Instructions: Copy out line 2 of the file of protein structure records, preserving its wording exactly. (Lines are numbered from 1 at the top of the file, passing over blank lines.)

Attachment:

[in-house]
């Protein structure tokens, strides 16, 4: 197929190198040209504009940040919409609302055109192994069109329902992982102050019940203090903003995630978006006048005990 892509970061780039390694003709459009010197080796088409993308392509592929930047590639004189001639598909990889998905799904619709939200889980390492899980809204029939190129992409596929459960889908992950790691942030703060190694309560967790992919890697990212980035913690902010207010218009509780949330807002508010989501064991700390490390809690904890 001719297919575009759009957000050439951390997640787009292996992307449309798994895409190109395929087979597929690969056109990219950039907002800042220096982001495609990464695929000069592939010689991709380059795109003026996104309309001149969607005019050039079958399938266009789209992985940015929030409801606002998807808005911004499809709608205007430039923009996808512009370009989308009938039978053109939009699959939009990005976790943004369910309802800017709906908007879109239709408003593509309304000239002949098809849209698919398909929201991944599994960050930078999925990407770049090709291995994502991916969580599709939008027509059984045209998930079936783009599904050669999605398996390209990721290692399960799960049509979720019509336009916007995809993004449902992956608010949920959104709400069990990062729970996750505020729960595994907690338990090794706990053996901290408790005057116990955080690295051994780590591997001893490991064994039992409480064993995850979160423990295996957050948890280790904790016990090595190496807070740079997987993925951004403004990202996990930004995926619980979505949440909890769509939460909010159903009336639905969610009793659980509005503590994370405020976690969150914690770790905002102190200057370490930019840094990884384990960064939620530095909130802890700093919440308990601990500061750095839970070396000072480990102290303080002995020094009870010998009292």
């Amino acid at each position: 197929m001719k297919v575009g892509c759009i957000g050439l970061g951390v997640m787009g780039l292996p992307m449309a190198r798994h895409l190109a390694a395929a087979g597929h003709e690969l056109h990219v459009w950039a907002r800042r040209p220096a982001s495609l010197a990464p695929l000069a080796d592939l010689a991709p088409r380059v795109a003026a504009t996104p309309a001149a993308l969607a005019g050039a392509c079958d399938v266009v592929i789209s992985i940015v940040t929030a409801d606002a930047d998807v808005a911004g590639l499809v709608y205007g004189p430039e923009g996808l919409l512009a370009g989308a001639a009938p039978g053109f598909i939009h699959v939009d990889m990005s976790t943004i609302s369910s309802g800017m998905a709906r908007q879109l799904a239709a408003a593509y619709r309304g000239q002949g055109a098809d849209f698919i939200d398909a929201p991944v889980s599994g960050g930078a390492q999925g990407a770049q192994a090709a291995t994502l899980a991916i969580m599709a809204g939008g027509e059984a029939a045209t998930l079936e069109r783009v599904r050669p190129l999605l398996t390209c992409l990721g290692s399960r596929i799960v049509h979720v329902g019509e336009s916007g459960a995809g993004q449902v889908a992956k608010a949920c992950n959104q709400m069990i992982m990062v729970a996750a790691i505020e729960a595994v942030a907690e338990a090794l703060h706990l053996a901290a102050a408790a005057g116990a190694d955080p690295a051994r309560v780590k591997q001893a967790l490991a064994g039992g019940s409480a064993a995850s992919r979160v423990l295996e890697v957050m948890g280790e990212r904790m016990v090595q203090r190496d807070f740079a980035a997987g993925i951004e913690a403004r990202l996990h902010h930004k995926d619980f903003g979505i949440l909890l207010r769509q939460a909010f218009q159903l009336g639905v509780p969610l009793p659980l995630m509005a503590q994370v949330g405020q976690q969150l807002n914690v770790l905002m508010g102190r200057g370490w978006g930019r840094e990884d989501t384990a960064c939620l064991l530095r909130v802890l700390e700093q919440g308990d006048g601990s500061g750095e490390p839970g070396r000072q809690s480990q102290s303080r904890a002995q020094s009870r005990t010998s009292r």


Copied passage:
């Protein structure tokens, strides 16, 4: 197929190198040209504009940040919409609302055109192994069109329902992982102050019940203090903003995630978006006048005990 892509970061780039390694003709459009010197080796088409993308392509592929930047590639004189001639598909990889998905799904619709939200889980390492899980809204029939190129992409596929459960889908992950790691942030703060190694309560967790992919890697990212980035913690902010207010218009509780949330807002508010989501064991700390490390809690904890 001719297919575009759009957000050439951390997640787009292996992307449309798994895409190109395929087979597929690969056109990219950039907002800042220096982001495609990464695929000069592939010689991709380059795109003026996104309309001149969607005019050039079958399938266009789209992985940015929030409801606002998807808005911004499809709608205007430039923009996808512009370009989308009938039978053109939009699959939009990005976790943004369910309802800017709906908007879109239709408003593509309304000239002949098809849209698919398909929201991944599994960050930078999925990407770049090709291995994502991916969580599709939008027509059984045209998930079936783009599904050669999605398996390209990721290692399960799960049509979720019509336009916007995809993004449902992956608010949920959104709400069990990062729970996750505020729960595994907690338990090794706990053996901290408790005057116990955080690295051994780590591997001893490991064994039992409480064993995850979160423990295996957050948890280790904790016990090595190496807070740079997987993925951004403004990202996990930004995926619980979505949440909890769509939460909010159903009336639905969610009793659980509005503590994370405020976690969150914690770790905002102190200057370490930019840094990884384990960064939620530095909130802890700093919440308990601990500061750095839970070396000072480990102290303080002995020094009870010998009292």